Alien Invasion: The Fungus That Came to Canada

By Doug Struck
Washington Post Foreign Service
Sunday, April 8, 2007

VICTORIA, B.C. -- The mystery emerged slowly, its clues maddeningly diverse.

Sally Lester, an animal pathologist at a British Columbia laboratory, slipped a slide under her microscope -- a tissue from a dog on Vancouver Island. Her lens focused on a tiny cell that looked like a boiled egg. It was late 1999. She had started seeing a lot of those.

On the eastern side of the island, several dead porpoises washed ashore early the next year. Scientist Craig Stephen, who runs a research center on the island, slit one open. He found its lungs seized by pneumonia and its other organs swollen by strange, flowerlike tumors.

At work at the family trucking firm in Victoria, on the southern tip of the island, Esther Young, a lively 45-year-old mother, was feeling lousy in the fall of 2001. She had headaches and night sweats and was tired, her family said.

The doctor told her she was pre-menopausal and it would pass.

All would become pieces of a medical mystery centered on a tropical disease apparently brought to North America by a warming climate. An alien fungus took root on Vancouver Island eight years ago and has since killed eight people and infected at least 163 others, as well as many animals.

Similar cases have been found elsewhere in British Columbia and in Washington state and Oregon. Scientists say the fungus may be thriving because of a string of unusually warm summers here. They say it is a sign of things to come.

"As climate change happens, new ecological niches will become available to organisms, and we will see this kind of thing happen again," said Karen Bartlett, a scientist at the University of British Columbia who played a central role in the search for the disease's cause.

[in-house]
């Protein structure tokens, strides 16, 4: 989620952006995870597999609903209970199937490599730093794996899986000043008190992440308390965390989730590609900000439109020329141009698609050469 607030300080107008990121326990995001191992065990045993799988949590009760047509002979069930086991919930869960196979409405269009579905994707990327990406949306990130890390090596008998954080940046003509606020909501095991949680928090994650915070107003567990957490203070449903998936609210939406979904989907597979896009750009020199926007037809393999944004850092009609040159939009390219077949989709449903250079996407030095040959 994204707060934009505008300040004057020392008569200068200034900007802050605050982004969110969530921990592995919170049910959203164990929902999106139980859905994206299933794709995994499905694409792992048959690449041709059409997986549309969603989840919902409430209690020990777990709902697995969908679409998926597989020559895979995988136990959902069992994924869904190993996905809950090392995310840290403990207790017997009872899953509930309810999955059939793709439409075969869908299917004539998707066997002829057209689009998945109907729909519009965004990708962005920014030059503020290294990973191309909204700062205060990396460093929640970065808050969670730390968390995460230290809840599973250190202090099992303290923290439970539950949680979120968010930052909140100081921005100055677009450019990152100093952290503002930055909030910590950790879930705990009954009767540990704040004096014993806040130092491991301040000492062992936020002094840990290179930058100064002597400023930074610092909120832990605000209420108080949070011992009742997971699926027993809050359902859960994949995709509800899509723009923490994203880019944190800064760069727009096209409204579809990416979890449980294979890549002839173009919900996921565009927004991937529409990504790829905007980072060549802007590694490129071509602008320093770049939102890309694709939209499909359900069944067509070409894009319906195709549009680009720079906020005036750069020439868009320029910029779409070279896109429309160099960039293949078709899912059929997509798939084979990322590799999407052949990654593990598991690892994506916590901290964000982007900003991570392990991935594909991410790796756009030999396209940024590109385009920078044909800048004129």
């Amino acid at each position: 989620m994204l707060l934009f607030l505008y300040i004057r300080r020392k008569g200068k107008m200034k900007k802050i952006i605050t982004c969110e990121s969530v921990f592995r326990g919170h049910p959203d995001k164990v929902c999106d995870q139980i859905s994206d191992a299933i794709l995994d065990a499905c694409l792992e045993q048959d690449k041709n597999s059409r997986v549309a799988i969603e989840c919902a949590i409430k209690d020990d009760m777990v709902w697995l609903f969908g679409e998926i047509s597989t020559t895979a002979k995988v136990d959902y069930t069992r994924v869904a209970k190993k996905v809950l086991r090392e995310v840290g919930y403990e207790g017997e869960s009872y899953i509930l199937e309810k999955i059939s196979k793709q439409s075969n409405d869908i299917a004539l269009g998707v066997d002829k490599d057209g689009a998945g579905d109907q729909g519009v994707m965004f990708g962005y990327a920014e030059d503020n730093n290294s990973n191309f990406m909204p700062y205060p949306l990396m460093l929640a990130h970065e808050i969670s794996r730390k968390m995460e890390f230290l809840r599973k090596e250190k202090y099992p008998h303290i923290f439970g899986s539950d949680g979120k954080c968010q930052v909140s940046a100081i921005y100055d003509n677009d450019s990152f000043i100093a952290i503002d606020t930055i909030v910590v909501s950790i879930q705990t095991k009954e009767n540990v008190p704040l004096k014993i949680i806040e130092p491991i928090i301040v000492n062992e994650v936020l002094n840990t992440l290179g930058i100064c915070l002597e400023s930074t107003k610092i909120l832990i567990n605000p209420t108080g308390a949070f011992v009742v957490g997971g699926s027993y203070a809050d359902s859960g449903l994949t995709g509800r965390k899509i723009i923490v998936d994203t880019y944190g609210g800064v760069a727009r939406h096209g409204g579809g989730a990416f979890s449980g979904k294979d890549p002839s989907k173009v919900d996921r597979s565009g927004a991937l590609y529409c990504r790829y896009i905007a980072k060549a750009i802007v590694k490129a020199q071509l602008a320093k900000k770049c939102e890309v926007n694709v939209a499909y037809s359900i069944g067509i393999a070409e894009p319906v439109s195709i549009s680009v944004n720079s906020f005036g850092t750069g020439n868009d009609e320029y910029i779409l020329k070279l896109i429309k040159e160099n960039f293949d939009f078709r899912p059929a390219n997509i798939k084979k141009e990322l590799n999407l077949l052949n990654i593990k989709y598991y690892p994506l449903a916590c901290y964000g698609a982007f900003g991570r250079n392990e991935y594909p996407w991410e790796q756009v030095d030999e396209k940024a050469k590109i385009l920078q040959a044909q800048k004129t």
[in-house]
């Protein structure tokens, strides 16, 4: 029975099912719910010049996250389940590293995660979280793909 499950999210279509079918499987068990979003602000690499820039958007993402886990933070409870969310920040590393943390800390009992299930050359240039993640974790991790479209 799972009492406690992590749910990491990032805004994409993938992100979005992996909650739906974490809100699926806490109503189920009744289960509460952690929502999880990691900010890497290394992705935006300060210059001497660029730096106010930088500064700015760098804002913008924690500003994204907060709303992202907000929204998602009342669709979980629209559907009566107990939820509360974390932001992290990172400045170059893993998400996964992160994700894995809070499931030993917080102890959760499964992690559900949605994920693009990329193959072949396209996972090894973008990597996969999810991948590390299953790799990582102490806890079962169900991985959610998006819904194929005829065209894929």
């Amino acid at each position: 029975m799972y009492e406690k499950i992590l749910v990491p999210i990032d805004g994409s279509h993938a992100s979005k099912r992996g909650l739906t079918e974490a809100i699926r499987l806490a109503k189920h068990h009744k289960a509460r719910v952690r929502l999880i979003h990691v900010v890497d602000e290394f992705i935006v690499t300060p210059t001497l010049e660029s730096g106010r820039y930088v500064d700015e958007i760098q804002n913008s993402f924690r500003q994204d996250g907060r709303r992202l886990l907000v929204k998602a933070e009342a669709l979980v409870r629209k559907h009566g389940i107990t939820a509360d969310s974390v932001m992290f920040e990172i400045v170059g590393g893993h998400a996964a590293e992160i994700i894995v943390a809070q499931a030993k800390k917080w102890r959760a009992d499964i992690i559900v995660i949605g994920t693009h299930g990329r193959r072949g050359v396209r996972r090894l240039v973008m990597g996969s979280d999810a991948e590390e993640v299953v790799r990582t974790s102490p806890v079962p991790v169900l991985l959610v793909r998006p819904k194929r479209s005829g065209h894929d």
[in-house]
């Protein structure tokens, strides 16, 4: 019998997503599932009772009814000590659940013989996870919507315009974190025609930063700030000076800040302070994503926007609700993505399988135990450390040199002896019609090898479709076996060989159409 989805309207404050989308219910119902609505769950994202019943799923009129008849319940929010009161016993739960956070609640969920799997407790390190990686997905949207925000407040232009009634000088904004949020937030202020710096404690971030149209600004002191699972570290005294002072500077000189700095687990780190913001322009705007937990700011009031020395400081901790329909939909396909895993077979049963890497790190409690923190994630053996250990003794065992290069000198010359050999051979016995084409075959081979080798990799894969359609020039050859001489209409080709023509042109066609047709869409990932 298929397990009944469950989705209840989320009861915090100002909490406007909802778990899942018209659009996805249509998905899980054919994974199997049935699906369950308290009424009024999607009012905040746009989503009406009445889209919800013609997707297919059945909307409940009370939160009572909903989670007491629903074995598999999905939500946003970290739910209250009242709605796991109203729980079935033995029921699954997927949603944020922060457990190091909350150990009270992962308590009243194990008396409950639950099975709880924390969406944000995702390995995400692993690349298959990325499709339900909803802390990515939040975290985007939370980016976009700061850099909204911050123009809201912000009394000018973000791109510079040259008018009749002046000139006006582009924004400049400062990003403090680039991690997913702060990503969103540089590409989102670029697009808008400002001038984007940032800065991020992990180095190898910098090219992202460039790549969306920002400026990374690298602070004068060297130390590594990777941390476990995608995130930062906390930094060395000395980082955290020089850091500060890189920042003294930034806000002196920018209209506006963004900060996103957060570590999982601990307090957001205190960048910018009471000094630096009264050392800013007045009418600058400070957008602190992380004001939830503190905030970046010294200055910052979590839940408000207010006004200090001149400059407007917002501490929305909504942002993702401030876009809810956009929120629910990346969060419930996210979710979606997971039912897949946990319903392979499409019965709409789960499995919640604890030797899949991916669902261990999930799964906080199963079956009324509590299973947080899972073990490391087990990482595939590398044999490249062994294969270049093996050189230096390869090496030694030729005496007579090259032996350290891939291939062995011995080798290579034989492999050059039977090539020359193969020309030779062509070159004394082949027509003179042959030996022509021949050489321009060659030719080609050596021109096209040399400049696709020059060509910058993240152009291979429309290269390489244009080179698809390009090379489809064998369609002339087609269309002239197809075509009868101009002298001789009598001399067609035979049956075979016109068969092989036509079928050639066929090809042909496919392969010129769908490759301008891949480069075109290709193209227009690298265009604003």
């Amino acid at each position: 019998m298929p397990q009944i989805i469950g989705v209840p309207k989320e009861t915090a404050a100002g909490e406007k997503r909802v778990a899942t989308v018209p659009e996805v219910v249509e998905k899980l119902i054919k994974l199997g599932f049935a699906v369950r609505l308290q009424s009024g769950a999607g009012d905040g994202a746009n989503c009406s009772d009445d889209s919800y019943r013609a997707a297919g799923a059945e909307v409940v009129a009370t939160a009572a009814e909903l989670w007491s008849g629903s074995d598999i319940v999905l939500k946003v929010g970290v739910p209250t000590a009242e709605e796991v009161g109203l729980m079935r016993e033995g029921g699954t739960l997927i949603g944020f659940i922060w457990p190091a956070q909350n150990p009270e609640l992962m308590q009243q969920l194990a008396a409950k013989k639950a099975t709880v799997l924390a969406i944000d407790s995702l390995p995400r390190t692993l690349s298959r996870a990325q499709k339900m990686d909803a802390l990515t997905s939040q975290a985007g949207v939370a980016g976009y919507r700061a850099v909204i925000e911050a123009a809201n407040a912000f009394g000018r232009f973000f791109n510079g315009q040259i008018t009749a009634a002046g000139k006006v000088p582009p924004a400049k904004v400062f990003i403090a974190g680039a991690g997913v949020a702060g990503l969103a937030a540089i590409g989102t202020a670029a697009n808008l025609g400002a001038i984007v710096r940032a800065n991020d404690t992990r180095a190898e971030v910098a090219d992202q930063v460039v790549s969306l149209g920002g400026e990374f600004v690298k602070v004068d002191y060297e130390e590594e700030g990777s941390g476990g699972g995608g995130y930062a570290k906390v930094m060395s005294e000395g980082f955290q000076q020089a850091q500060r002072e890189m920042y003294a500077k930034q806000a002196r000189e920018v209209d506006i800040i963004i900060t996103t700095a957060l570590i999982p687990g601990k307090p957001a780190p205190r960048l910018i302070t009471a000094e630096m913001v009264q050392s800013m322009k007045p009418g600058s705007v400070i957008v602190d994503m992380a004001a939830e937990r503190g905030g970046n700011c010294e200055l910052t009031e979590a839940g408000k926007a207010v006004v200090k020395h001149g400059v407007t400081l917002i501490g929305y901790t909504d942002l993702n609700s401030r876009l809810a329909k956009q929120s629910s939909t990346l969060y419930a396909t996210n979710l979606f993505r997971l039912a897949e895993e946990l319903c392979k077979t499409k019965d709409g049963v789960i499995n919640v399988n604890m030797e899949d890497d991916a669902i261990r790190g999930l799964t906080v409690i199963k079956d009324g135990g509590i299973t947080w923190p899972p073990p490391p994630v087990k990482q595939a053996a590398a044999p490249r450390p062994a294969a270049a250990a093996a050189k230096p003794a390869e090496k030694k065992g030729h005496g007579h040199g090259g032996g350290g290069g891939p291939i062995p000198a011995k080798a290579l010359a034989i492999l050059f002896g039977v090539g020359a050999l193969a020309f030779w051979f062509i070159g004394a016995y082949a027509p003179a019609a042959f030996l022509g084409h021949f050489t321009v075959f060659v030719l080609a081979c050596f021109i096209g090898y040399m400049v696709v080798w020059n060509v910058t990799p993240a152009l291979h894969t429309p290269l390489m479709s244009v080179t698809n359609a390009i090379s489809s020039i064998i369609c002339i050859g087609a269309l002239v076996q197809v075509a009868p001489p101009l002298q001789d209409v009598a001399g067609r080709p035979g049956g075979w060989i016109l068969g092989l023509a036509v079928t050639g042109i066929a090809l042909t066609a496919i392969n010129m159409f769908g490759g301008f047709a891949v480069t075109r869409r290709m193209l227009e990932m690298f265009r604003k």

Her investigation eventually would focus on a fungus, a member of the yeast family called Cryptococcus gattii. The microscopic fungus is normally found in the bark of eucalyptus trees in Australia and other tropical zones.

Physicians in North America are familiar with a relative, Cryptococcus neoformans. In humans, it shows up through pneumonia when immune systems already are weak, most typically in AIDS patients. In dogs and cats, it can form abscesses below the eyes. Lester, working in her pathology lab in 1999, was used to seeing tissue specimens from six to 10 pets a year with it.

But by 2000, vets on the island were sending her 10 positive samples a month. Lester knew Cryptococcus causes a disease that, like bird flu and West Nile virus, affects animals and humans. She put in a call to the British Columbia Center for Disease Control.

The call came at a busy time for Murray Fyfe. The head epidemiologist at the provincial CDC was then dealing with a bevy of other public health problems: Peanuts from China had caused salmonella. Some local spinach was tainted. And there was a surge of men coming to hospitals with diarrhea.


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